### Video Transcript

Find π inverse of π₯ for π of π₯
equals the square root of π₯ plus three and state the domain.

To find the inverse function, weβll
begin by letting π¦ equal π of π₯. So we have π¦ is equal to the
square root of π₯ plus three. We then rearrange to make π₯ the
subject. We begin by subtracting three from
each side to give π¦ minus three equals the square root of π₯. We then square both sides of the
equation or raise each side to the power of two to give π¦ minus three squared is
equal to π₯. We could distribute the
parentheses, but thereβs no real need to. We now have π₯ as a function of π¦,
but we want the inverse function to be a function of π₯. So we swap π₯ and π¦ around to give
π₯ minus three squared is equal to π¦. Finally, we define the inverse
function π inverse of π₯ to be equal to the expression for π¦. So we have that π inverse of π₯ is
equal to π₯ minus three all squared.

Weβre also asked to find the domain
of the function π inverse. We recall that the set of all input
values to the function π inverse is the same as the set of all output values of the
function π. Or, in other words, the domain of
the function π inverse is the same as the range of the original function π. So letβs consider the function π
of π₯, and we want to determine its range or set of all output values. We know that the square root
function produces nonnegative values. The minimum value it can produce is
zero when π₯ itself is equal to zero. And thereβs no limit to the maximum
value it can produce. If we take the square root of a
really big positive number, we get another really big positive number.

We then add three to this
value. This means that the minimum value
of π of π₯ will be zero plus three, which is three. And as before, there is no maximum
value. The range of the function π of π₯
is therefore all values greater than or equal to three. This set of values is then the same
as the domain for the function π inverse. But as these are input values for
π inverse, they are values of π₯. We can state then that the domain
of π inverse of π₯ is π₯ is greater than or equal to three. So weβve completed the problem. π inverse of π₯ is equal to π₯
minus three squared, and the domain is π₯ greater than or equal to three.

Weβve now seen two examples of how
we can find the inverse of a function algebraically. But it isnβt always possible to
find the inverse of a function over its entire domain. Letβs consider the function π of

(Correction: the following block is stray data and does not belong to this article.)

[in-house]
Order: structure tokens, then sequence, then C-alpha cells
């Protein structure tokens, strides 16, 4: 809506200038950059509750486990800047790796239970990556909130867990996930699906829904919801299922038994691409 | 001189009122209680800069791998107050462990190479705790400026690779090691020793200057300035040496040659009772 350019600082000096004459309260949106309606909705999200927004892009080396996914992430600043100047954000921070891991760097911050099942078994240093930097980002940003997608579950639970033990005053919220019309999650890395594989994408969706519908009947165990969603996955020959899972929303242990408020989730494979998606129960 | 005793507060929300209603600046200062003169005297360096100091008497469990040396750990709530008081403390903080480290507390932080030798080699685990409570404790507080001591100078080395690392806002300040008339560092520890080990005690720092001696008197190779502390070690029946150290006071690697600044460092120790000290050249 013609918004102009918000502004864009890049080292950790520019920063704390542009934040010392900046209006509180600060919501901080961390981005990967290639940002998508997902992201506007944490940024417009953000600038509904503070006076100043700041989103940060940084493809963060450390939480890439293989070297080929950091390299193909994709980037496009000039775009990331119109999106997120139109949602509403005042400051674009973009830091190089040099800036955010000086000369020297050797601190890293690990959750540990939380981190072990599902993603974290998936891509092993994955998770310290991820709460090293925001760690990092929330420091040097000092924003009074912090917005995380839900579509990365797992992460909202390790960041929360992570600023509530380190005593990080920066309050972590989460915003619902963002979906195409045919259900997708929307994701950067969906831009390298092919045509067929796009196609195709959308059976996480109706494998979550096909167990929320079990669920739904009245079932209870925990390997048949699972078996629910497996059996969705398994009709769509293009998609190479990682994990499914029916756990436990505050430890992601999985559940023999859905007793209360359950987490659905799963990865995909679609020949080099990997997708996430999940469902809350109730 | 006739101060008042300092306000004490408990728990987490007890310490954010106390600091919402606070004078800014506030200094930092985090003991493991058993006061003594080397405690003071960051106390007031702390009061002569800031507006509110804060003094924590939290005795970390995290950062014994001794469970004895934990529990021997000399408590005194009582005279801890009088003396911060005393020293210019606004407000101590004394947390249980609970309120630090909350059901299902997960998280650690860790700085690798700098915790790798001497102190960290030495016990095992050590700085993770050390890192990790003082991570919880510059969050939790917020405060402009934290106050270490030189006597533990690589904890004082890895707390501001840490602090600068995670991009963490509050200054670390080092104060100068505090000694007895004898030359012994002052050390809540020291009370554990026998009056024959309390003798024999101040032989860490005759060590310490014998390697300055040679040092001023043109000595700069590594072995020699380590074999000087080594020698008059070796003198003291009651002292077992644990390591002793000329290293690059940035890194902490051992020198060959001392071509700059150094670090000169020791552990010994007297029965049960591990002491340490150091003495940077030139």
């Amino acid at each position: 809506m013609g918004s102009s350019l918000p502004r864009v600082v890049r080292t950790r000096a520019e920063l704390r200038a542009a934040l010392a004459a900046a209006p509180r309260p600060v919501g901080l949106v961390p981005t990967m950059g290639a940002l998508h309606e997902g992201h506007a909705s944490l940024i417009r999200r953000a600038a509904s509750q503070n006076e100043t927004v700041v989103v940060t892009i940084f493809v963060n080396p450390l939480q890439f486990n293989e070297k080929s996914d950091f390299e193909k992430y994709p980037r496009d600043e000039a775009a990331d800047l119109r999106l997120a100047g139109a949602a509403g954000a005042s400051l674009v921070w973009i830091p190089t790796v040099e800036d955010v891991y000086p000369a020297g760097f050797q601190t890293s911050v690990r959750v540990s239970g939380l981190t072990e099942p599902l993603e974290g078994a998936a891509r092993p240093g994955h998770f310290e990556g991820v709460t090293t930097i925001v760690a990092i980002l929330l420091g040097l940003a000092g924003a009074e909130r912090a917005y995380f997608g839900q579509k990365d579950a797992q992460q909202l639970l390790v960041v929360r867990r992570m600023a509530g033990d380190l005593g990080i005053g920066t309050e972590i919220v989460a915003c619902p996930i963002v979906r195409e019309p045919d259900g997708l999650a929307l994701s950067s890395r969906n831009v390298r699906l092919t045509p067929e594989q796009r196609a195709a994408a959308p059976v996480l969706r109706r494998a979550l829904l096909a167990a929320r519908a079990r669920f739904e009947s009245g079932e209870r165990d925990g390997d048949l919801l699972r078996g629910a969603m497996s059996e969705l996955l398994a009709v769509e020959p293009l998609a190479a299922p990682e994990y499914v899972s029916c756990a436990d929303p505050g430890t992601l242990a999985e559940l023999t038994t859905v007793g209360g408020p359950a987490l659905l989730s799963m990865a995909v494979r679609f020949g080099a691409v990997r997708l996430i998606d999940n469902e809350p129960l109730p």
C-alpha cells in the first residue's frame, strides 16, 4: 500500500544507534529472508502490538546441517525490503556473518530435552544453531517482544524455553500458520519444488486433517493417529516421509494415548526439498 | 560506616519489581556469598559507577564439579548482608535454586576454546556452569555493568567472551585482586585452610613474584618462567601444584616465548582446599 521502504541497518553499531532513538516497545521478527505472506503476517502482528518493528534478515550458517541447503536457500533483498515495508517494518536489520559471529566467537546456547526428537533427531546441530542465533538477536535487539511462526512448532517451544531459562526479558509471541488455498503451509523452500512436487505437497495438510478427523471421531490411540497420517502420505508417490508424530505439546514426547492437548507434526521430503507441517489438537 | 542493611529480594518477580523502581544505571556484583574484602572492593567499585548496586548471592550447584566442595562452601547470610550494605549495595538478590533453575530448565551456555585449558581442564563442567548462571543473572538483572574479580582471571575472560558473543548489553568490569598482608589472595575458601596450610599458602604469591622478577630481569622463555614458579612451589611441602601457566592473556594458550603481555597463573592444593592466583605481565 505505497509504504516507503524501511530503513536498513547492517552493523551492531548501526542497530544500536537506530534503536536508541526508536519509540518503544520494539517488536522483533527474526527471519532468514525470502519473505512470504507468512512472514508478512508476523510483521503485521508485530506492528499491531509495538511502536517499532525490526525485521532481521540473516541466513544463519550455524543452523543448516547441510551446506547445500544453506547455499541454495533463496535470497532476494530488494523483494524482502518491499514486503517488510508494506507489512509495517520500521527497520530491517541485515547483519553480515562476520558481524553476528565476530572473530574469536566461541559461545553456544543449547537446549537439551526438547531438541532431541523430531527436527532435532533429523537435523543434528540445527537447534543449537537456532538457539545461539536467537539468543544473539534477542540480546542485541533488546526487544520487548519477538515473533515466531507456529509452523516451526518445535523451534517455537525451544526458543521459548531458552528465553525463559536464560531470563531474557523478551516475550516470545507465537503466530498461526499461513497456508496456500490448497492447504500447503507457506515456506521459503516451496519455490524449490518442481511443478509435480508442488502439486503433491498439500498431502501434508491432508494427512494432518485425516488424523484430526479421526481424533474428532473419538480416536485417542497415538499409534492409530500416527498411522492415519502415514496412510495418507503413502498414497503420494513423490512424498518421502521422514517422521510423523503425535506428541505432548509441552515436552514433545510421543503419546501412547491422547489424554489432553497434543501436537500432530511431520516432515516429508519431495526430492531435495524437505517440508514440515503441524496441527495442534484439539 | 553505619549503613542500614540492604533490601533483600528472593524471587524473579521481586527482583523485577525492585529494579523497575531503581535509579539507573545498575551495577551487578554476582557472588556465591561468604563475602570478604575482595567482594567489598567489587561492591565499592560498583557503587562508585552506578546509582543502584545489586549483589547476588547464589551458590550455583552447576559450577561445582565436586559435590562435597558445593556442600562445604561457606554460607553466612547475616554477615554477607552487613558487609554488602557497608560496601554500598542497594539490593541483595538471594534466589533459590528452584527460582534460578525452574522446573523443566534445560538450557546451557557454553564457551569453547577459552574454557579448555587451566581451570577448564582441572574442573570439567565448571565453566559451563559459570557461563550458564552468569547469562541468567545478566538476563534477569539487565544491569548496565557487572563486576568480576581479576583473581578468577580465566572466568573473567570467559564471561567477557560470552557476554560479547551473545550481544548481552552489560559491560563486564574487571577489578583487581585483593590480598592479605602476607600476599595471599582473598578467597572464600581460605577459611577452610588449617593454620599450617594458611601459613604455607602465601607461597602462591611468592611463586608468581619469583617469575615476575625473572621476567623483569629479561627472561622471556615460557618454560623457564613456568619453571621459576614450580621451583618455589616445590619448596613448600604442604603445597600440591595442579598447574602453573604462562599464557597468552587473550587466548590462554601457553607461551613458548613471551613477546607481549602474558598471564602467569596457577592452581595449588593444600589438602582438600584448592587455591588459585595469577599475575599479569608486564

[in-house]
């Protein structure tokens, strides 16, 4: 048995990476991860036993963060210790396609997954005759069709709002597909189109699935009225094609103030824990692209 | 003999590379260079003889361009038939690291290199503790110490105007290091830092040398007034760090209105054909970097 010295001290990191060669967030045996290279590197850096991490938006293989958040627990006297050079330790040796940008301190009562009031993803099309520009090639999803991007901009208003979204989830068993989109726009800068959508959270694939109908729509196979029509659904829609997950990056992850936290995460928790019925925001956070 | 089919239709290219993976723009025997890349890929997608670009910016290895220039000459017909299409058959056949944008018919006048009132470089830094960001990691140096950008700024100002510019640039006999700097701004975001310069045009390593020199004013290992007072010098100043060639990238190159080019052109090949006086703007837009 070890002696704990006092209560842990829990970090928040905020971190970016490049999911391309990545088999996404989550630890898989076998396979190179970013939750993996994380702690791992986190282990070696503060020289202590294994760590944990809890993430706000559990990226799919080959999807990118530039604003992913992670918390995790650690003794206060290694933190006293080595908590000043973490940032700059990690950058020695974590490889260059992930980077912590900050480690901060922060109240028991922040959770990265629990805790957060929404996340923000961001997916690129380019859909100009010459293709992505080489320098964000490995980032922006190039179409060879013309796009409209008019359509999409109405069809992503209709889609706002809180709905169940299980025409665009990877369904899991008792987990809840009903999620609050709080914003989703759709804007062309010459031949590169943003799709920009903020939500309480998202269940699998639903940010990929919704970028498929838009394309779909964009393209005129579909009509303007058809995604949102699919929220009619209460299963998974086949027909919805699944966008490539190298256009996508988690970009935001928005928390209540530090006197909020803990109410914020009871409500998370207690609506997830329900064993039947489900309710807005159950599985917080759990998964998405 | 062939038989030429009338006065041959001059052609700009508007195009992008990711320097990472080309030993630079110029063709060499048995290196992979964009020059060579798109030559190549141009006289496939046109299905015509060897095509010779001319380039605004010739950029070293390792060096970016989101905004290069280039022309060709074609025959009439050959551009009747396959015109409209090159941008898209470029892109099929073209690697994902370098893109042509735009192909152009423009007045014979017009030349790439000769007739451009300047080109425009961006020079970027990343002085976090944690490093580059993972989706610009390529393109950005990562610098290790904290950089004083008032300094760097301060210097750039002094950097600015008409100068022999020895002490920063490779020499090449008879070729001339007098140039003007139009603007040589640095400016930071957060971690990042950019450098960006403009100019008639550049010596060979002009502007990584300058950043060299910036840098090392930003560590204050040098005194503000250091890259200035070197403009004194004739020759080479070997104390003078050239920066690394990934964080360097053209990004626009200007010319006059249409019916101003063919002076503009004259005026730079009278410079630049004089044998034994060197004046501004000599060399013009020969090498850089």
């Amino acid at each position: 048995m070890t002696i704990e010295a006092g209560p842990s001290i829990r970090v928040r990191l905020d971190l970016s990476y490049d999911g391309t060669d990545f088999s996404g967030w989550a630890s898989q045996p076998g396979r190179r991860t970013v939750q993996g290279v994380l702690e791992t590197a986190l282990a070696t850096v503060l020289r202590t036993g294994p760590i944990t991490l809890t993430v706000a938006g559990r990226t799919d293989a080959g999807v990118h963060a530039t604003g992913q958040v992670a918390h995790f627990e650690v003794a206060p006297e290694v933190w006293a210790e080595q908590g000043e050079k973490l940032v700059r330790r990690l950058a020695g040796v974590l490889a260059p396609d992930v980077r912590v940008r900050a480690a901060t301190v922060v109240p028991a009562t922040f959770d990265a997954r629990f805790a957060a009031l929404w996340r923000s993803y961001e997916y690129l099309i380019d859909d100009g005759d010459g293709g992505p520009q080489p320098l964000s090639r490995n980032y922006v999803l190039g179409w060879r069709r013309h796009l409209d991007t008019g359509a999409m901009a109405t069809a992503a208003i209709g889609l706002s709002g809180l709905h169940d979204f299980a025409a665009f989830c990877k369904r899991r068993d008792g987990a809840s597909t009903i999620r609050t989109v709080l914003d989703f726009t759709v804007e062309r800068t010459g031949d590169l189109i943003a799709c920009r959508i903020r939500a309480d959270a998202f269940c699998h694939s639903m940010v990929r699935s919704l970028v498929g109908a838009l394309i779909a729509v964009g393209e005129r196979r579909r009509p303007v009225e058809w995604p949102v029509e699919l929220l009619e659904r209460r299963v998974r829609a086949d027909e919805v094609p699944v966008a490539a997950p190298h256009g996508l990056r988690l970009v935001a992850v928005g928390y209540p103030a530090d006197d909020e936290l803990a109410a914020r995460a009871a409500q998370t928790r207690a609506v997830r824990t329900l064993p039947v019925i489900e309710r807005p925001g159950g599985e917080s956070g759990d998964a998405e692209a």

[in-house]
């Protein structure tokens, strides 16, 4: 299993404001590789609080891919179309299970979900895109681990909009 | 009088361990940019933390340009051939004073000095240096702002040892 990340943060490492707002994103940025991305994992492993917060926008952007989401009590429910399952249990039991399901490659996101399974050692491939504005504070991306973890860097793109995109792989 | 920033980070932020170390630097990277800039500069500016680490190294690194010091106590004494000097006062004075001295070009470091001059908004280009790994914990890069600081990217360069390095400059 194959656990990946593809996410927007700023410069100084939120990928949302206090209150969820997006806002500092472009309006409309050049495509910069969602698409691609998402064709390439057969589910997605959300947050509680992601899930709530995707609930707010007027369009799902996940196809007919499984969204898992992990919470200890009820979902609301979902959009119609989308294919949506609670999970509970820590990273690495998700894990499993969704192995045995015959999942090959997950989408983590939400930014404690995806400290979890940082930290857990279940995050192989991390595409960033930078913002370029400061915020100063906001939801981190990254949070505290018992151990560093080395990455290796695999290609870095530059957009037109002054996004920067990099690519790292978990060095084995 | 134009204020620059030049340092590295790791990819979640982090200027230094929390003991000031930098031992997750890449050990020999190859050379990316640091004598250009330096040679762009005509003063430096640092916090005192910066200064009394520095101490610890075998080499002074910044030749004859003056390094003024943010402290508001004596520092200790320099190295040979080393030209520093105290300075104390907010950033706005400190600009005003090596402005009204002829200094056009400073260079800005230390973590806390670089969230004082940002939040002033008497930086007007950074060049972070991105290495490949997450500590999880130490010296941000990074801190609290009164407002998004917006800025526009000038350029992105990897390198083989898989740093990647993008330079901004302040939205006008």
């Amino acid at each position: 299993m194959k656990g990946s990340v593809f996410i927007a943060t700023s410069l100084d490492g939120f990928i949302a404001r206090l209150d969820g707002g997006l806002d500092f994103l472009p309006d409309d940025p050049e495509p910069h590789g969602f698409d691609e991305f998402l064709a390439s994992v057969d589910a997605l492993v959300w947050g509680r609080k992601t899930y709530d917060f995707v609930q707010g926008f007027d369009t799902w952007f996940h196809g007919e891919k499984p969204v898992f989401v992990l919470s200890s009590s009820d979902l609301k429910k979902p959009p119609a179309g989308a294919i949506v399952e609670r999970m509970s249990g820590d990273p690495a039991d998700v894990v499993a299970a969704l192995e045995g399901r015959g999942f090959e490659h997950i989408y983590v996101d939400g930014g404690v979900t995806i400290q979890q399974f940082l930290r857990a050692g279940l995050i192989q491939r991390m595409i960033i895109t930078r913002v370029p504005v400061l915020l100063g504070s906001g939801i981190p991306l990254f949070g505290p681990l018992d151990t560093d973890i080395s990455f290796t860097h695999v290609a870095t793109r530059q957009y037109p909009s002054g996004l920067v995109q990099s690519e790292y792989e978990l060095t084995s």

π₯ equals two π₯ squared plus three. The graph of π¦ equals π of π₯
looks like this. It is a positive parabola with a
π¦-intercept of three. If we have an input value π₯, we
can find an output value π¦ by going up to the graph and then across to the
π¦-axis. But what if we want to go the other
way?

Suppose we have the output value
five, and we want to find the input value that maps to this. If we go across from the π¦-value
of five to the graph, we can see that there are, in fact, two points that have a
π¦-coordinate of five. This means that thereβre two input
values, which in fact are positive and negative one, associated with this output
value. This means that the inverse
function isnβt well defined. If we have an output value of five,
how do we know whether this has come from an input value of one or negative one?

This leads to an important
condition for the inverse of a function to exist. The inverse of a function only
exists over its entire domain if the function is one-to-one. This means that every input to the
function produces a unique output so that when we go the other way using the inverse
function, every input to that function also produces a unique output. If a function isnβt one-to-one over
its entire domain, we can restrict the domain to a set of values over which it is
one-to-one and find the inverse only for that restricted domain. For example, for this quadratic
function, we could restrict the domain to be only π₯-values greater than or equal to
zero. Or, indeed, we could use π₯-values
less than or equal to zero. And then the function would be
one-to-one over this restricted domain, and so it would be possible to find its
inverse.